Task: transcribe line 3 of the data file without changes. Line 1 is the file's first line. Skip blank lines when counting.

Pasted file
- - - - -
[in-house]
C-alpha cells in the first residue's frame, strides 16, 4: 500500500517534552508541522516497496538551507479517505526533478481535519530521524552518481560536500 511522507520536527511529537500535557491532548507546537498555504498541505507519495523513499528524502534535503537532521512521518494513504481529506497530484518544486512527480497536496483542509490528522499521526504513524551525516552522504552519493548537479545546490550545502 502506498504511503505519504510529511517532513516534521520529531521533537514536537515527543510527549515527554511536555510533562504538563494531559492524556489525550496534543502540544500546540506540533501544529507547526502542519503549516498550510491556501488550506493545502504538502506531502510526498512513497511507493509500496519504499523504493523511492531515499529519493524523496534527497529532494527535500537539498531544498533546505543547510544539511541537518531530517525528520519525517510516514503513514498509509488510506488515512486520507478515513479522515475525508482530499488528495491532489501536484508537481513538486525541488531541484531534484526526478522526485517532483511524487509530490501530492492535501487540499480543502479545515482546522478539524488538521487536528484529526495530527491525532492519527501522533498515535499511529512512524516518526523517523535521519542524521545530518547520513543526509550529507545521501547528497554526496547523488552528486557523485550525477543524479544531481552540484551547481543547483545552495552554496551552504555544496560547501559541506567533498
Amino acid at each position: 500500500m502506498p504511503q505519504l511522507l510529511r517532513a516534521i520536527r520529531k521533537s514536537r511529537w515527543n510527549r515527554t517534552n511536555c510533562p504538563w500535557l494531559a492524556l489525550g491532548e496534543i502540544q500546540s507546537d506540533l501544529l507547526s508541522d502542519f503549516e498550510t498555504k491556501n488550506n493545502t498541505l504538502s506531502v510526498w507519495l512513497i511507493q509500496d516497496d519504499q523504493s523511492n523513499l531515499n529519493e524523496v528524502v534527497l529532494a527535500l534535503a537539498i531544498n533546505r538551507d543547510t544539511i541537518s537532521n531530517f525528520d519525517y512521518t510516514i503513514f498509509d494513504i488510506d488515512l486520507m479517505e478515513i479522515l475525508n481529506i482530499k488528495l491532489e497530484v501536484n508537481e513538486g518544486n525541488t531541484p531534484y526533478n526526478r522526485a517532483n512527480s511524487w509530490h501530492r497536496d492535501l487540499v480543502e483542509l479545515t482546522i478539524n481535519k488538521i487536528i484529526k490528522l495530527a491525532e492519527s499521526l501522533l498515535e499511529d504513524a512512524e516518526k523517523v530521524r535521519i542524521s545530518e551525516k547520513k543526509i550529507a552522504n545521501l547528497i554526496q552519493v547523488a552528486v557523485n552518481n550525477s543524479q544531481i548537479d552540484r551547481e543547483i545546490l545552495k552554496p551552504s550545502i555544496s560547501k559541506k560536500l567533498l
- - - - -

Amino acid at each position: 500500500m502506498p504511503q505519504l511522507l510529511r517532513a516534521i520536527r520529531k521533537s514536537r511529537w515527543n510527549r515527554t517534552n511536555c510533562p504538563w500535557l494531559a492524556l489525550g491532548e496534543i502540544q500546540s507546537d506540533l501544529l507547526s508541522d502542519f503549516e498550510t498555504k491556501n488550506n493545502t498541505l504538502s506531502v510526498w507519495l512513497i511507493q509500496d516497496d519504499q523504493s523511492n523513499l531515499n529519493e524523496v528524502v534527497l529532494a527535500l534535503a537539498i531544498n533546505r538551507d543547510t544539511i541537518s537532521n531530517f525528520d519525517y512521518t510516514i503513514f498509509d494513504i488510506d488515512l486520507m479517505e478515513i479522515l475525508n481529506i482530499k488528495l491532489e497530484v501536484n508537481e513538486g518544486n525541488t531541484p531534484y526533478n526526478r522526485a517532483n512527480s511524487w509530490h501530492r497536496d492535501l487540499v480543502e483542509l479545515t482546522i478539524n481535519k488538521i487536528i484529526k490528522l495530527a491525532e492519527s499521526l501522533l498515535e499511529d504513524a512512524e516518526k523517523v530521524r535521519i542524521s545530518e551525516k547520513k543526509i550529507a552522504n545521501l547528497i554526496q552519493v547523488a552528486v557523485n552518481n550525477s543524479q544531481i548537479d552540484r551547481e543547483i545546490l545552495k552554496p551552504s550545502i555544496s560547501k559541506k560536500l567533498l